10/31/10 7:39pm
10/31/2010 7:39 PM

BARBARAELLEN KOCH FILE PHOTO Morning news host Michael Mackey (seated) and station manager Wally Smith at WPPB's Southampton studio. The FCC recently approved the radio station's license transfer from Long University to Peconic Public Broadcasting.

The Federal Communications Commission has approved a license transfer for radio station 88.3 FM, which Long Island University is in the process of selling to the nonprofit Peconic Public Broadcasting group. The approval brings the deal one big step closer to completion.

LIU and Peconic Public Broadcasting, which is headed by former staffers of the college’s defunct WLIU radio station, anticipate finalizing the $2.4 million sale in December.

“We are very excited by this news. It marks another major milestone for PPB on its journey to becoming a fully independent, locally owned public radio station serving Eastern Long Island and southern Connecticut,” said station manager and PPB president Wally Smith.

The station, which now operates under the call letters WPPB, is the only NPR affiliate based on Long Island.

“We look forward to the early December closing, which would then allow Peconic to usher in a new era of community-based public radio in the region,” said LIU president Dr. David Steinberg. “We wish them all the best.”

Last September, after months of uncertainty, PPB announced it had raised the final $637,000 cash payment needed to buy the station’s license and equipment from LIU.

The university, which has owned 88.3 FM for more than 20 years, had given the group Sept. 28 as the final deadline for making the $850,000 payment. The previous deadline was June 30, which was then extended three more times at PPB’s request.

LIU operated the radio station from its Southampton campus, which it sold to SUNY/Stony Brook in 2006, for more than two decades. LIU announced its intention to sell the station last year, citing $1 million in annual losses for running it, including rent the school had been paying to Stony Brook.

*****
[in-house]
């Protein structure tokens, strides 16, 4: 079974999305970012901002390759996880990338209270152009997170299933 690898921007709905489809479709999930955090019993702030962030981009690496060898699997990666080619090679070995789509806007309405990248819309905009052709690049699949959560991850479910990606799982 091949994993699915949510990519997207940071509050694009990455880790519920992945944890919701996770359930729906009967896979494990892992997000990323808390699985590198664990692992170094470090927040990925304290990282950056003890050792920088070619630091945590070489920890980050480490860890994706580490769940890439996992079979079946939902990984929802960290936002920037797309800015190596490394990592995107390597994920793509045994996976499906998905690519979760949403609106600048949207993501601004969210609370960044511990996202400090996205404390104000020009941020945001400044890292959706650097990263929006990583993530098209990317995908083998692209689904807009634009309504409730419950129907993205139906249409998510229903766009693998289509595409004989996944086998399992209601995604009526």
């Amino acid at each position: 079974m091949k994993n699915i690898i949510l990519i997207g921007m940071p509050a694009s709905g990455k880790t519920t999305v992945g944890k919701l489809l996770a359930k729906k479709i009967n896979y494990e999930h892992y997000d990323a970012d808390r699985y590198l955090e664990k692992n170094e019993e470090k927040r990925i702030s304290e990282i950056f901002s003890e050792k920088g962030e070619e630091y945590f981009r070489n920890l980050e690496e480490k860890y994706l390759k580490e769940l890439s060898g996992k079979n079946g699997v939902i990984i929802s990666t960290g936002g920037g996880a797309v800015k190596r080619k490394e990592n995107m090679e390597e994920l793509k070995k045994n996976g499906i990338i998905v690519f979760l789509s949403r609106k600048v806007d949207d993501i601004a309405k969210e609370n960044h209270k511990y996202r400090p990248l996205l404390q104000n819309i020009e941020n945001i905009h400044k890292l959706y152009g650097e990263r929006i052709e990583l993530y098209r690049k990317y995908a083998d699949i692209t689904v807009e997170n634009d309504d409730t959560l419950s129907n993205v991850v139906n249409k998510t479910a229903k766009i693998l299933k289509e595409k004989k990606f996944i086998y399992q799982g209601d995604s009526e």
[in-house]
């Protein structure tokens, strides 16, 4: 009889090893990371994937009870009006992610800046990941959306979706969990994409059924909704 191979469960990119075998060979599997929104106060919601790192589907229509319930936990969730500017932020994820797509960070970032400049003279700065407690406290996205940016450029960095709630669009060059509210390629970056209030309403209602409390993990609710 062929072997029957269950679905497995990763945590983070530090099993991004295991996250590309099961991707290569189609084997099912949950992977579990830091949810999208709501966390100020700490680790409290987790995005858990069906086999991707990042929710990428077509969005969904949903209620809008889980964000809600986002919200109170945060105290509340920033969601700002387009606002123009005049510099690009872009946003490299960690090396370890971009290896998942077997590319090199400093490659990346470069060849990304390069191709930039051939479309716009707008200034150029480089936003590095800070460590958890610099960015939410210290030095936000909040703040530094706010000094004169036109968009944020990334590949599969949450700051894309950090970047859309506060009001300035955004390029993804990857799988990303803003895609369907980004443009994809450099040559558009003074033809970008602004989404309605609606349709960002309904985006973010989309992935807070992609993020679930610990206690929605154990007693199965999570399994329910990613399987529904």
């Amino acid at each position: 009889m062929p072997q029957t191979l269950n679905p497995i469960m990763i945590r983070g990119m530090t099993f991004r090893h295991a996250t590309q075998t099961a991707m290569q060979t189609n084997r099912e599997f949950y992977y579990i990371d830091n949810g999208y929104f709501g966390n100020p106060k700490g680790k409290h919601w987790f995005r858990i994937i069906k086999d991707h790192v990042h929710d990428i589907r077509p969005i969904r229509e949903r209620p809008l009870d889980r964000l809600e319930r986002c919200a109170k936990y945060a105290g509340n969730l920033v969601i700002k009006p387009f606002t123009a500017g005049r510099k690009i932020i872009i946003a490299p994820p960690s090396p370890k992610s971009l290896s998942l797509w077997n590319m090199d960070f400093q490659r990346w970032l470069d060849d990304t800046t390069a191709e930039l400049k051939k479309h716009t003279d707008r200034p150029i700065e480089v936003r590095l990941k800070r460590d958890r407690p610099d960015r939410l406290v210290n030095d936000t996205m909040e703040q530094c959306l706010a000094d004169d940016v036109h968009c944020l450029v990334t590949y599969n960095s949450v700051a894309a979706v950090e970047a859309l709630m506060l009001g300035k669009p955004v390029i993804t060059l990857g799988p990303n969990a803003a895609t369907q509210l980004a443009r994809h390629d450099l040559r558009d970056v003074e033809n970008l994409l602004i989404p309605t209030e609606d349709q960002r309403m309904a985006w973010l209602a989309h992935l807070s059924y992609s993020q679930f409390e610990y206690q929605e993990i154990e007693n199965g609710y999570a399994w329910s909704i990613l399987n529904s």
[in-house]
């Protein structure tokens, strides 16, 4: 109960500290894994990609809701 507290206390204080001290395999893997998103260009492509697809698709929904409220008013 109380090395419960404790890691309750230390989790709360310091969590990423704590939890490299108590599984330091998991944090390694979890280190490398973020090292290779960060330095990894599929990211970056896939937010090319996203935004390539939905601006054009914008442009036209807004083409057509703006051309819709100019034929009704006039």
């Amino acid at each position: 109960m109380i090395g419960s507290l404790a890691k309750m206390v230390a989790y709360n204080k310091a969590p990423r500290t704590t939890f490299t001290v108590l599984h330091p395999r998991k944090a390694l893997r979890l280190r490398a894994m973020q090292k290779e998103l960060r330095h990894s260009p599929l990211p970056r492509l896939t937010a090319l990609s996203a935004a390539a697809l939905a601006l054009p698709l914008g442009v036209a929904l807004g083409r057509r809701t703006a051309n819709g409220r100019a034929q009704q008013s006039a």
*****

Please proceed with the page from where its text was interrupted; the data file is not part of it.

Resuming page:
vchinese@timesreview.com


This post was originally published Oct. 15, 2010

10/11/10 5:53pm
10/11/2010 5:53 PM


BARBARAELLEN KOCH FILE PHOTO Riverhead High School's student radio crew last year: (from right) general manager Dave Talmage, chief engineer Sean Roche, general manager Kyle Kratoville and maintenance guy Steven BackelThe student-run Riverhead High School radio station has been off the air for the entire school year so far due to lack of a faculty advisor.The station, which began running in the spring of 2009, was called WRHS and was located at 94.9 FM on the dial. It also broadcast over the internet, running live around noon most days and then streaming archived programs at other times.

As of now the station is broadcasting dead air.

“The station has since been shut down by the school officials due to a lack of personnel,” said Kyle Kratoville, who was the general manager of the station. “The studio is locked up and off limits. I’ve exhausted all of my options in trying to get the school to reopen it,”

He said the station operated throughout most of the 2009-10 school year, but was shut down last May “until further notice.”

When the station first went on the air, teacher Bob Mills was  the advisor, but he’s no longer available and a replacement has not been found.

Principal David Zimbler said the students cannot operate the station without an adult advisor.

He said he met with Kyle this week to discuss the issue with him and said that if an advisor can be found, the station can get back on the air. The difficulty is that most teachers teach during the day, when the advisor would be needed.

Mr. Zimbler said it is possible to have more than one teacher act as advisors and split the duties.

Kyle says there is great interest among students in reviving the station.

“We had 27 students on the station’s roster at the end of last year,” he said. “Students ask me everyday, when is the radio station going to get back on the air? If they gave me the go-ahead, it could be back on the air tomorrow afternoon. It bothers me that all these students are interested and I feel like I’m letting them down.”

Kyle said he has donated sophisticated equipment to the station which would enable it to do remote broadcasts and has spent $600 of his own money on the station.

Kyle has been working as a disc jockey on WRIV 1390 in Riverhead for four years and his father, Jack, also was a disc jockey.

In fact, his father started a radio station in Riverhead High School when he was a student in 1978, although it only broadcast inside the cafeteria. Kyle said WRHS’s signal made it as far as points in Aquebogue, Flanders and Calverton.

“I’m hoping, but at this point, I don’t see much to be hopeful for,” Kyle said.

tgannon@timesreview.com